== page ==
“My mother got married when she was just 13 and she did not want that life for me”
Tahmina takes a stand against child marriage
“My mother got married when she was just 13 and she did not want that life for me,” says Tahmina. “I am the eldest of my siblings, but I would have had an older brother. He died just as he was born, because my mother was too young to have a baby,” she says.
Yet six months back, this 16-year-old girl from Ukhiya in Cox’s Bazar district in Bangladesh was almost forced to drop out of school and get married herself. Through her courage and with support from her community, she was able to convince her parents that children should not be married.
Poverty driving child marriage
The struggle to make ends meet made Tahmina’s parents decide to marry off their daughter just as she was about to start Grade 10. The family did not have the money to pay Tahmina’s school fees.
Her mother, Arefa Begum explains: “We are very poor people. Tahmina’s father cannot work much because he struggles with asthma. I never wanted my daughter to go through what I went through, but at some point I thought maybe it was always meant to be this way.”
So the family looked for a groom for the girl. Hearing what her parents had decided, Tahmina broke down.
“I felt terrible. I cried every day,” says Tahmina. She reached out to a volunteer of the local Child Protection Community Hub, where she too volunteered as a peer leader. The community facilitator brought a local representative of the Ministry of Women and Children Affaiaofficial to her parents’ house. The community facilitator and ministry official spoke to Tahmina’s parents, explaining the lifelong impact of child marriage on girls.
“I realized later that I was wrong – that child marriage is wrong,” says Arefa, explaining how they came to an understanding that they should not marry off their daughter. “I decided to stop it before it was too late for Tahmina. I did not want her to get hurt forever.”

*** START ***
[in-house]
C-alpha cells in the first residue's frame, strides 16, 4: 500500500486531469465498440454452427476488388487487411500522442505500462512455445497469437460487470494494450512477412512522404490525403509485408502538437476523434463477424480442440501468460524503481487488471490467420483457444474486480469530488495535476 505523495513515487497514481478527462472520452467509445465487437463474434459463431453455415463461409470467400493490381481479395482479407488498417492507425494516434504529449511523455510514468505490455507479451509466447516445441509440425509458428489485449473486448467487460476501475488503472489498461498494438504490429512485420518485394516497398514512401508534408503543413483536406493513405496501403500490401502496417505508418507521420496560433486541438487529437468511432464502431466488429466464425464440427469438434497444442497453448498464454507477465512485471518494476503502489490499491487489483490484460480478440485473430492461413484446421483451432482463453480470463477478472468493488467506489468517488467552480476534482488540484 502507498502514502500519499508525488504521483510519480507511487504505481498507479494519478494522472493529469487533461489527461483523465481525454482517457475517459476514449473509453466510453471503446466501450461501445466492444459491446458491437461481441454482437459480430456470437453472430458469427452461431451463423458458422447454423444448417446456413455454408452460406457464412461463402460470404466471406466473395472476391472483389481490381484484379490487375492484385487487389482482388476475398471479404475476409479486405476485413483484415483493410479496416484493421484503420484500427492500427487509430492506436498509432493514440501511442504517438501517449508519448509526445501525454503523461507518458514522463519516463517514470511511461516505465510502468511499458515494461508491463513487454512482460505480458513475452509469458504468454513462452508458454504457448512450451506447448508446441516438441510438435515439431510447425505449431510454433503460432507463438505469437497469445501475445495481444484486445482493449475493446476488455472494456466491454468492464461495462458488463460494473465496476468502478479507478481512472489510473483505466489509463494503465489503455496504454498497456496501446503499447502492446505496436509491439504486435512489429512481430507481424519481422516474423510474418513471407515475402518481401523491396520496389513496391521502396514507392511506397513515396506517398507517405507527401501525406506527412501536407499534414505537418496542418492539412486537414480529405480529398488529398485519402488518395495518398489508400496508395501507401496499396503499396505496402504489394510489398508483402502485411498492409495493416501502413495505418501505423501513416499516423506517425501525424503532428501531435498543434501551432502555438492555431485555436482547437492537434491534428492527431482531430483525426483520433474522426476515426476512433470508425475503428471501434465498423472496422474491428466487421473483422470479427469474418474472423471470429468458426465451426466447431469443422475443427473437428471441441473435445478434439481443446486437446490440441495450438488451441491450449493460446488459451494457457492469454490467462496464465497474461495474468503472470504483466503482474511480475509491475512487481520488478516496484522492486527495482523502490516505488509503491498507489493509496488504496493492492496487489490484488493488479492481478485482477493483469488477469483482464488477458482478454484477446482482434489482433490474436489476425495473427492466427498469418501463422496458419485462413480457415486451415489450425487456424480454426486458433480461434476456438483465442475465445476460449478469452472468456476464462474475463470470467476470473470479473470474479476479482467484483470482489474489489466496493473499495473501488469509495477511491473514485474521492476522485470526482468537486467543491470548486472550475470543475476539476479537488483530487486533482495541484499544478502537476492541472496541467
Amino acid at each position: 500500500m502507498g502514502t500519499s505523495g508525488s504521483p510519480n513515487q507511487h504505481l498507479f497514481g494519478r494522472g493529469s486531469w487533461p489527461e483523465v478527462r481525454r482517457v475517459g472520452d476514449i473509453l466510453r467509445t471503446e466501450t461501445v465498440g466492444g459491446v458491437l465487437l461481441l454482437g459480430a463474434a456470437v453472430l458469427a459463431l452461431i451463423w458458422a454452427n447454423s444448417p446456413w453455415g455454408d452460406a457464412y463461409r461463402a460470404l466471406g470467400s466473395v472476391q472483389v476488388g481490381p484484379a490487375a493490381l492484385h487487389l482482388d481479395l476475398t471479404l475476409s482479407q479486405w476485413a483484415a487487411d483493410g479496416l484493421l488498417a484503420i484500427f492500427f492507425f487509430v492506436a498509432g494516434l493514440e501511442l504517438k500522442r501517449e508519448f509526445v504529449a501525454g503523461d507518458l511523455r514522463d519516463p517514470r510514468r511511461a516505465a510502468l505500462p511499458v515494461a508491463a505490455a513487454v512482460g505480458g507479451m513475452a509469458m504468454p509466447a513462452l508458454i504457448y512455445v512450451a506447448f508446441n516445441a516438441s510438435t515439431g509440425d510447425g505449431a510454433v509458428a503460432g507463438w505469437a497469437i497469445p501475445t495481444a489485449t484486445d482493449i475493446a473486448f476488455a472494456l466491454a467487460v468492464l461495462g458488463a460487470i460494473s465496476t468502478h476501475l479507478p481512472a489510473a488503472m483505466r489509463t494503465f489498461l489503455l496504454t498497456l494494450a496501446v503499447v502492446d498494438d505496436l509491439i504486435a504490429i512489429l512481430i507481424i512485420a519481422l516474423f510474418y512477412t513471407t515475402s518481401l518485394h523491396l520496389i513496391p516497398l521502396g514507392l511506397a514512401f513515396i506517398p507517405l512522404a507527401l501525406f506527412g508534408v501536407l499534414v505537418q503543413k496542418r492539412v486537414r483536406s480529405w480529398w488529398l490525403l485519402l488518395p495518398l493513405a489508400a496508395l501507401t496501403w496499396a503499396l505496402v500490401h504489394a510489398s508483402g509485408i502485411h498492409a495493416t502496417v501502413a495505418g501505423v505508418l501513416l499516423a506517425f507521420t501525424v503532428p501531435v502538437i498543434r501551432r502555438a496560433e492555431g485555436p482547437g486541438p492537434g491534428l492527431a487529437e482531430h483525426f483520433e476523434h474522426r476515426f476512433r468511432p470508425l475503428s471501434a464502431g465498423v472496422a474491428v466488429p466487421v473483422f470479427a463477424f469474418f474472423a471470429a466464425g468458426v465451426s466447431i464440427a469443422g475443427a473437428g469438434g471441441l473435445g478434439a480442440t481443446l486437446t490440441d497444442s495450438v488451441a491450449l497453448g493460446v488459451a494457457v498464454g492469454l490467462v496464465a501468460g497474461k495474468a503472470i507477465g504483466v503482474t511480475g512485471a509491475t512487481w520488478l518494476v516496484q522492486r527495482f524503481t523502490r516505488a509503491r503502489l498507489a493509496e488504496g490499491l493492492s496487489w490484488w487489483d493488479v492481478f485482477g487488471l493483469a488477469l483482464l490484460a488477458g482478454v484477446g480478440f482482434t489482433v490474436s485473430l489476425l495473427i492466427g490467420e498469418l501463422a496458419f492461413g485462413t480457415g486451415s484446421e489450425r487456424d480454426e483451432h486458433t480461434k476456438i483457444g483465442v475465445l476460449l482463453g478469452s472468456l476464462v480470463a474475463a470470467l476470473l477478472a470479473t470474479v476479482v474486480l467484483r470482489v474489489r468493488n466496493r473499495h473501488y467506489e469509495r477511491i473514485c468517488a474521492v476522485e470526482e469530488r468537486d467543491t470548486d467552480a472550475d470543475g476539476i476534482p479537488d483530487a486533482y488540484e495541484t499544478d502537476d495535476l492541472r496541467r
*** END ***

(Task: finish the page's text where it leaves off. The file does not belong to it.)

A widespread social evil
Tahmina has been a peer leader at the Child Protection Community Hub since 2022. She talks to other children about child marriage and child labour to raise awareness. These hubs, run by the Ministry of Women and Children Affairs with support from UNICEF and the European Union, are open to all children and adolescents in the community. Over a thousand such hubs are active throughout Bangladesh, each with two volunteers from the community and two peer leaders.
As a peer leader, Tahmina is aware of the harm that child marriage can cause to a girl. But, very few people in the community are willing to speak about the issue.
“No one talks about how harmful child marriage is for girls. Whenever a girl reaches puberty people start talking about marriage for that girl. That’s what it is like here,” she says. “There was a lot of pressure from people in my community for me to get married. They started this as soon as I turned 12 years old. Everyone was telling my parents to marry me off.”
In Bangladesh, despite progress in recent decades, child marriage remains widespread. Fifty-one per cent of young women are married before they turn 18, and the country has the highest prevalence of child marriage in South Asia and the eighth highest prevalence in the world.
“Child marriage causes lifelong suffering, robbing girls of their childhood and their rights. Not only are girls forced to drop out of school, they face risks of early pregnancy. Both young mothers and the children born to them can suffer from severe health complications,” says Natalie McCauley, Chief of Child Protection, UNICEF Bangladesh. “We need more social workers in Bangladesh to support families, and take preventive action to stop child marriages all over the country.”
Defying harmful norms
For a little while, things were tense between Tahmina and her parents. “I was mad at them for a while and they were mad at me. But now things are okay. They understand that I know what is right for me,” she says.
Her parents are convinced that Tahmina should go to school. Even pressure from others in the community that Tahmina should be married already has not changed their mind.
“I stopped listening to them. I want Tahmina to do what she wants to do. She told me she wants to study – we will do all that we can to make that happen. I want all my children to be educated,” Arefa Begum says.